Jana took a shallow breath and stared at the primitive picture. Sensational: a portrait, but so different from the one that had been stuck on top of it for centuries. An oval face, by no means beautiful, looked downward with dark asymmetrical eyes: a middle-eastern woman with a slight shadow on her upper lip, and a small gold earring visible under an opaque veil that draped over the bowed head. No nimbus, no halo. But she could just make out several small symbols in a wide arc all around the head and shoulders. They were visible in the x-rays. She peered at them, and at the shadows of eight dowels of a different wood type, which made impressions of different density.

‘So who are you?’ In an empty lab, talking to an ancient image was not overly eccentric. Not too feminine or overly saintly, the woman had an authoritative look. The lines on the forehead said a lot: an older woman, a wise one. The earring and the hardly visible streaks of grey hair under the veil were ably executed in encaustic paints, with outlines and symbols added afterwards with light brushstrokes.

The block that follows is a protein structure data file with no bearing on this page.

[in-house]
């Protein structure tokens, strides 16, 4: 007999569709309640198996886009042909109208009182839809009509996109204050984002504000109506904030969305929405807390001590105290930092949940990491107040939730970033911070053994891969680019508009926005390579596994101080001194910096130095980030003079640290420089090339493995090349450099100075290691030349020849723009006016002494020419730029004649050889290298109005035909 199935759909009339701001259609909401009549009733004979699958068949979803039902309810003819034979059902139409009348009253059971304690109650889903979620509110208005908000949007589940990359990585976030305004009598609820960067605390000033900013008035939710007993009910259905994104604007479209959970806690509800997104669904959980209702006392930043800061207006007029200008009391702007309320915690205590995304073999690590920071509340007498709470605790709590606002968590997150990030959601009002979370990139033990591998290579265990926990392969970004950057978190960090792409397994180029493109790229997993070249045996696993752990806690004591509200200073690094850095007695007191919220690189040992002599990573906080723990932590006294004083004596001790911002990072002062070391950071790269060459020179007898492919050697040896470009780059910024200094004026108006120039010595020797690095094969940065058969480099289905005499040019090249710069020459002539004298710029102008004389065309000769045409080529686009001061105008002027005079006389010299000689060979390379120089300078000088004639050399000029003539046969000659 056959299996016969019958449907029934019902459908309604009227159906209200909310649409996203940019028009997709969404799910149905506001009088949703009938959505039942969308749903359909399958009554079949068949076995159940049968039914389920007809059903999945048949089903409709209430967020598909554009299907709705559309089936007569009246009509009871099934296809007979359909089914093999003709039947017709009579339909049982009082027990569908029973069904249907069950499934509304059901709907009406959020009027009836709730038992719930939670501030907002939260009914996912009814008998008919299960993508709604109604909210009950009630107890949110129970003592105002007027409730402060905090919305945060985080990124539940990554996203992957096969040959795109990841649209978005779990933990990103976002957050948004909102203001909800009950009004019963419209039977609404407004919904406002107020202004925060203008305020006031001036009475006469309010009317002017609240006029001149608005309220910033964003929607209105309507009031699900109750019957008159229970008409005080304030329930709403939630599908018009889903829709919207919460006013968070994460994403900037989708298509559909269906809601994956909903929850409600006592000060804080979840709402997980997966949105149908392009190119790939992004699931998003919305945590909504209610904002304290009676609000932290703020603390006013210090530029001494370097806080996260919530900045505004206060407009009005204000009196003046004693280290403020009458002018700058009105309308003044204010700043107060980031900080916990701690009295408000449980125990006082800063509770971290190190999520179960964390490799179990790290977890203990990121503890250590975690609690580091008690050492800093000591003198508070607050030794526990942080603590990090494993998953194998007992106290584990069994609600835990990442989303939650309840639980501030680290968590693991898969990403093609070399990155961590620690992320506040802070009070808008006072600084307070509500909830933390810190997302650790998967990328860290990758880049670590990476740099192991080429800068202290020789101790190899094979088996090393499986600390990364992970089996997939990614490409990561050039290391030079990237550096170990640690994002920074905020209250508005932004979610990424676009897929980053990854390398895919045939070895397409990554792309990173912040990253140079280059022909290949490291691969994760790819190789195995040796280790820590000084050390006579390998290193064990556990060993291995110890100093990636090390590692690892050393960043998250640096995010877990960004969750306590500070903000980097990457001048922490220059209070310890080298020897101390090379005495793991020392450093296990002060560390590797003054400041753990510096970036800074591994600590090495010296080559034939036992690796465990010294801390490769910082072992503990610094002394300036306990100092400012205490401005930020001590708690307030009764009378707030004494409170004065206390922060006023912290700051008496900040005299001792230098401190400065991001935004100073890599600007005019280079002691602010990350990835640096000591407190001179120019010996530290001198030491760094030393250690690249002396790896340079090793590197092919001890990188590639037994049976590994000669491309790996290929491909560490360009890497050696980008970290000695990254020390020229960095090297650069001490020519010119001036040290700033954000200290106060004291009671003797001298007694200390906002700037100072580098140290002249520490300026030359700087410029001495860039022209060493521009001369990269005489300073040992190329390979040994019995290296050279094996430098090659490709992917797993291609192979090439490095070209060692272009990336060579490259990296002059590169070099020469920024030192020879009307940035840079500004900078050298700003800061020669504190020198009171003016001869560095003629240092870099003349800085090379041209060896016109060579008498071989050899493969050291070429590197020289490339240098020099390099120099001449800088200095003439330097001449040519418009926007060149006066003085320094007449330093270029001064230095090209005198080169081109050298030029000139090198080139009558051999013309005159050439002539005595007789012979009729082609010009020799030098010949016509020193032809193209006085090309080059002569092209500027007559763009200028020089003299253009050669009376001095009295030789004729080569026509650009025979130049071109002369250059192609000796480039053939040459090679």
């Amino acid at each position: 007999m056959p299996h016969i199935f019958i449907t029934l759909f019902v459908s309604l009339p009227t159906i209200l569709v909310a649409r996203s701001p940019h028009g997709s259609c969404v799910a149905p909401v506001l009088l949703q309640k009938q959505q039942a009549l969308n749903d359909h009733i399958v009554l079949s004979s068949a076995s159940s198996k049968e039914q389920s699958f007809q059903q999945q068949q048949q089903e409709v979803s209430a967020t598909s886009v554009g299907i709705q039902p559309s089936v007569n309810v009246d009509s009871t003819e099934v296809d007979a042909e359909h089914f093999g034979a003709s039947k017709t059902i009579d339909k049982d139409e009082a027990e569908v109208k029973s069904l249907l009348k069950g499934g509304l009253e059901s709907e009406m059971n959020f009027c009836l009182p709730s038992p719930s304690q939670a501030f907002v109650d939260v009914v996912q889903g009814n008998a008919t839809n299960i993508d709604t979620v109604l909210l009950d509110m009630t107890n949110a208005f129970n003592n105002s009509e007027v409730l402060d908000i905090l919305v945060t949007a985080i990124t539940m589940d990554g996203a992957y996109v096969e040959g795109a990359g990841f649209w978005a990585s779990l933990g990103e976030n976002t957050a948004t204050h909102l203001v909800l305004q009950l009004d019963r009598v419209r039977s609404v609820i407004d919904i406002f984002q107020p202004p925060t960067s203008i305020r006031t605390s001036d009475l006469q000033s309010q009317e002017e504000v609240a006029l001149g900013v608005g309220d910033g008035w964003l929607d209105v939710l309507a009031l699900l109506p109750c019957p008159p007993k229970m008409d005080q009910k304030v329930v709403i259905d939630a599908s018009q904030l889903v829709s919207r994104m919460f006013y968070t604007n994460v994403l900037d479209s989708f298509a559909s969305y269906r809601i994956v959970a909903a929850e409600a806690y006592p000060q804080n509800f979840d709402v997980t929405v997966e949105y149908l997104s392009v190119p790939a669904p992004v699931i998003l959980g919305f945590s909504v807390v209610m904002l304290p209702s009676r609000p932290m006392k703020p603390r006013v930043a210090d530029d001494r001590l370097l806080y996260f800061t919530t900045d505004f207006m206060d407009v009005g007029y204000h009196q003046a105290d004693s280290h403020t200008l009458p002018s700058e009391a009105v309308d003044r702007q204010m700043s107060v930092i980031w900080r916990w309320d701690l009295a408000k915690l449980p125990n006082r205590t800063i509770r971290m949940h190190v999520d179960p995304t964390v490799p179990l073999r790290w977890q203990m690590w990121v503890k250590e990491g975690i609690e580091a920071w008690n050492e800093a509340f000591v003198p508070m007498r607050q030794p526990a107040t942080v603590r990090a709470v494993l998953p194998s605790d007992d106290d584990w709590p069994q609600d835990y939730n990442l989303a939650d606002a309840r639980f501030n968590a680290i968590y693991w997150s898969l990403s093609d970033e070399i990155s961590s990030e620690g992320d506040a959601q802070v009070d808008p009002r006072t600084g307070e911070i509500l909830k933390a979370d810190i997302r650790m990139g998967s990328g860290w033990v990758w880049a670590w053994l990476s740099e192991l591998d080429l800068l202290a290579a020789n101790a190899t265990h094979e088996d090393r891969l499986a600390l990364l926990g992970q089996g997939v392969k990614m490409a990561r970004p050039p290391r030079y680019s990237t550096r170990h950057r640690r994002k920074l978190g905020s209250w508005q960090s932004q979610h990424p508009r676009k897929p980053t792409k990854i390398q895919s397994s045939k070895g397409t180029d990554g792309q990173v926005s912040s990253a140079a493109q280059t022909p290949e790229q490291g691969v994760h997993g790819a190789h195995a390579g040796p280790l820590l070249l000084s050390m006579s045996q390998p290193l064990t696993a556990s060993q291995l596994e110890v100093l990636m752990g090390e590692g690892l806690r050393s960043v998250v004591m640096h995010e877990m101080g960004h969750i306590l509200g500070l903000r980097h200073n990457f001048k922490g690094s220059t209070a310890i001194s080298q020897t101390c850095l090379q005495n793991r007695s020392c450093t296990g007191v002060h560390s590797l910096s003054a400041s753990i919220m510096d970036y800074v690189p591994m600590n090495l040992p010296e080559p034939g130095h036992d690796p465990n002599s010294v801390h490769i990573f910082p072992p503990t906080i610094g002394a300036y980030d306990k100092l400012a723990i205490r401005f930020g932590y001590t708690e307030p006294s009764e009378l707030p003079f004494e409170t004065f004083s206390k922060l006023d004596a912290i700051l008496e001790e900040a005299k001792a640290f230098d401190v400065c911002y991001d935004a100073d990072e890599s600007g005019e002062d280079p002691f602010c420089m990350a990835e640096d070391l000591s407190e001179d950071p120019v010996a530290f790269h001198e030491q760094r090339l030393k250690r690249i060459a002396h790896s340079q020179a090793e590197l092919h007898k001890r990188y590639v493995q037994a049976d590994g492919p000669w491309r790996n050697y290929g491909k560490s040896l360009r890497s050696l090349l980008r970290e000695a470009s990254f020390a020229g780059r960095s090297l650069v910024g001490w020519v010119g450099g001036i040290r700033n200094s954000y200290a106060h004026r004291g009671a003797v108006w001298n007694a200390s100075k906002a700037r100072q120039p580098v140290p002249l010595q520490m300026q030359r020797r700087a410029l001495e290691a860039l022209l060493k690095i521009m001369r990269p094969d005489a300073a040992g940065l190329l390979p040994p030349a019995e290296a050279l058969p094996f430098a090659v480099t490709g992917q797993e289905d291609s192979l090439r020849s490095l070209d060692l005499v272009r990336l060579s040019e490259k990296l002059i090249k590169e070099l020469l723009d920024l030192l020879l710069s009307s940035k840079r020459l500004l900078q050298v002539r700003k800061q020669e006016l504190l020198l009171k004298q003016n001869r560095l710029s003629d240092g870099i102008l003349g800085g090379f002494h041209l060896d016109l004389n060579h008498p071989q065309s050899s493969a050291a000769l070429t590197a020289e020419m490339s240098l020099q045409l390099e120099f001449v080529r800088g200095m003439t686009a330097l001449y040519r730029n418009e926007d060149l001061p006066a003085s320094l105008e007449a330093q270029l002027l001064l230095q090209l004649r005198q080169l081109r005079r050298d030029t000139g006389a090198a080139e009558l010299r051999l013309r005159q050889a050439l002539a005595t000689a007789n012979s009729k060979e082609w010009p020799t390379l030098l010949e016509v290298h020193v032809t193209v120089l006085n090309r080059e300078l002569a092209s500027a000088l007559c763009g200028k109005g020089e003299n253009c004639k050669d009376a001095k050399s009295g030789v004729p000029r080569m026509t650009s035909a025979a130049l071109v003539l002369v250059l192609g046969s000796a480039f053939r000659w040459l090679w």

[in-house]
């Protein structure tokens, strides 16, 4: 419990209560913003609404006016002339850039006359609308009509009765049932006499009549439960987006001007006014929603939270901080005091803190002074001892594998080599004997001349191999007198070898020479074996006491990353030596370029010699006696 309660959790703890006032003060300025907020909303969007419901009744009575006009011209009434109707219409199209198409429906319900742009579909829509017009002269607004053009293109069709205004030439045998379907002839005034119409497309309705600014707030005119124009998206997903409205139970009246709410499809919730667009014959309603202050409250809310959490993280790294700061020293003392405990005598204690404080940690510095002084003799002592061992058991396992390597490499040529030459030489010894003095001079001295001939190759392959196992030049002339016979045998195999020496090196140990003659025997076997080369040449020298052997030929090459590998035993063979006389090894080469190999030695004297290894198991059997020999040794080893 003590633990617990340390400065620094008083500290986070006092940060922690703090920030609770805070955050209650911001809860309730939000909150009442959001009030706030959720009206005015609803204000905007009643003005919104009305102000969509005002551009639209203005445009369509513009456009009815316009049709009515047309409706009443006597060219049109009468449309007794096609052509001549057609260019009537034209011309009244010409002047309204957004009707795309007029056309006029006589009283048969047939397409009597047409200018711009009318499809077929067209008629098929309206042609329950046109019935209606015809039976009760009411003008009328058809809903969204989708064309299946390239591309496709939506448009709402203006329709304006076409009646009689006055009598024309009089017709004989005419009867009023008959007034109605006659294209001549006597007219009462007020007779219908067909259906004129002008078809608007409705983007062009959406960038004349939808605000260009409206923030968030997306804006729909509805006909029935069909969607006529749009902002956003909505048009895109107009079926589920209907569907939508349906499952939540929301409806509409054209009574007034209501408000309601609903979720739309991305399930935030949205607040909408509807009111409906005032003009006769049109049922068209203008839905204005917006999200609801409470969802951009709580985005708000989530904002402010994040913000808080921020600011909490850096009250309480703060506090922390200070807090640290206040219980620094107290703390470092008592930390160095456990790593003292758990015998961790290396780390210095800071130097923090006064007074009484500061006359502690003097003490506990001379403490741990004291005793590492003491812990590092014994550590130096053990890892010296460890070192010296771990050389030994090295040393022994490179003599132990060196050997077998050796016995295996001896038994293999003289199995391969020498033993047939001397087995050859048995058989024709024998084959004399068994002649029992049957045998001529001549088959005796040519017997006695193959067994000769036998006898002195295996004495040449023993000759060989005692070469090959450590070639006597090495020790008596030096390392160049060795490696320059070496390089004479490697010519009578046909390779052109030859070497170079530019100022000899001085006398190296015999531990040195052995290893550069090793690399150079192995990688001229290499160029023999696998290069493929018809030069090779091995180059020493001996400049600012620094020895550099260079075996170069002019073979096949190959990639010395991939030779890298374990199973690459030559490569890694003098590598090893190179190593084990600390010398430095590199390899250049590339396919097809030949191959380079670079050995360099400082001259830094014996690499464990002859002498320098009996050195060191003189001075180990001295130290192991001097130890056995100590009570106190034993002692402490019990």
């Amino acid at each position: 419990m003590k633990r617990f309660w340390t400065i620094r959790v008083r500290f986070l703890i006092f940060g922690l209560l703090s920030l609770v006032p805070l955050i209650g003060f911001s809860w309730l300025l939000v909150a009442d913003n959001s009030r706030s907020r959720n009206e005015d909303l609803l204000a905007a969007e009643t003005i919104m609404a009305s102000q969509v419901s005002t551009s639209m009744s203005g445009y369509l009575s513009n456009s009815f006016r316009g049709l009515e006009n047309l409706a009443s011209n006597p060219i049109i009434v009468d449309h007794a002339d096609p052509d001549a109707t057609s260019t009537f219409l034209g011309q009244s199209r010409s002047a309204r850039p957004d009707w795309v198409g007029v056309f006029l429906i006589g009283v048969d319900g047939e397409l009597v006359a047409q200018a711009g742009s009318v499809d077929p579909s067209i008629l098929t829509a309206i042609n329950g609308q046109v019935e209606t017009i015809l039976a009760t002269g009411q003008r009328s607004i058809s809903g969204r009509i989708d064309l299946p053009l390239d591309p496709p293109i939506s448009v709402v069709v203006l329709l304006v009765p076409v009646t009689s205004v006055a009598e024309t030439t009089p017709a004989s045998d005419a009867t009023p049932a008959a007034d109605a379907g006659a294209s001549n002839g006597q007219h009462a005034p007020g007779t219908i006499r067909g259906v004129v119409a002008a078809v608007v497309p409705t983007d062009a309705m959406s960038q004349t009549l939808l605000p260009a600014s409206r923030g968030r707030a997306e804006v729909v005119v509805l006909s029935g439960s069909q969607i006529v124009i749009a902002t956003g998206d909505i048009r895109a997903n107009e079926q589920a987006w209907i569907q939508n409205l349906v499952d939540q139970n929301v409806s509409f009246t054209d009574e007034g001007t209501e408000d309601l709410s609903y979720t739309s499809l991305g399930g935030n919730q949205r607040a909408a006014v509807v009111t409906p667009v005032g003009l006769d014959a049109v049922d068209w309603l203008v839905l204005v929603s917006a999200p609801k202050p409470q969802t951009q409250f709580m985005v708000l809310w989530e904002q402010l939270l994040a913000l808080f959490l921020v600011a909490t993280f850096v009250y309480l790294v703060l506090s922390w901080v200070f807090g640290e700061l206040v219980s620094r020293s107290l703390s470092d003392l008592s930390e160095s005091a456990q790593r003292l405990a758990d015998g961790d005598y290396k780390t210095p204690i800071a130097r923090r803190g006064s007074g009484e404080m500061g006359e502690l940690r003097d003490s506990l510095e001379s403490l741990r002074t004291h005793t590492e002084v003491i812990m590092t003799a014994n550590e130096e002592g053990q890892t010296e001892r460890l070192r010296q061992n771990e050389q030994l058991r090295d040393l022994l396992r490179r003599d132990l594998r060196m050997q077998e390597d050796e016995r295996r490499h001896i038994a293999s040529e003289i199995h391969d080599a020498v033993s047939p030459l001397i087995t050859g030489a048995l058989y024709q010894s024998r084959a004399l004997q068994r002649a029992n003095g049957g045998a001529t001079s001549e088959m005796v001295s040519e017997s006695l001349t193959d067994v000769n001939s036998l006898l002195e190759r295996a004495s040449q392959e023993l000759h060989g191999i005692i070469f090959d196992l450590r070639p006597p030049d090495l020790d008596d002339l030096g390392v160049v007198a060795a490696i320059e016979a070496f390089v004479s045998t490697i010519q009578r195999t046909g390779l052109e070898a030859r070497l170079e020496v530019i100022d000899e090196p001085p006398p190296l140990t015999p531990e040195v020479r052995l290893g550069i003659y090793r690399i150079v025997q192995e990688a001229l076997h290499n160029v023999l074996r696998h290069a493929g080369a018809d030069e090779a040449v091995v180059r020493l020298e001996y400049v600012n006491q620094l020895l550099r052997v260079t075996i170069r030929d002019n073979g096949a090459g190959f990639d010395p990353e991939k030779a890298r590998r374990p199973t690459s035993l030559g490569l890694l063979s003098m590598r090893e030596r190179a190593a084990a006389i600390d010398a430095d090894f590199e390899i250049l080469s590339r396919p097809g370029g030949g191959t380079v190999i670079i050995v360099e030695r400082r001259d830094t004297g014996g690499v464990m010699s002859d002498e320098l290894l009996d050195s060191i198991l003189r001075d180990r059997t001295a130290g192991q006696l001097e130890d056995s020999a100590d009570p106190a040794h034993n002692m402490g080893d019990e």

When the curator from Rome was there, she had no idea there would be such a find. It was awkward then, but the x-rays on the light-box gave her the first inkling. Her suggestion of an extra layer made the priest ask whether it was a fake.

She went into some detail about how some holy artefacts were disguised as ordinary ornaments at certain stages of the Church’s history. ‘Antonio Zanetti, our historian, will have more to tell you about all this.’ She had spoken drily to the unusual curator, while looking at him sideways. ‘Early Christian persecution meant they made icons to fulfil a number of roles. Subterfuge is not necessarily modern.’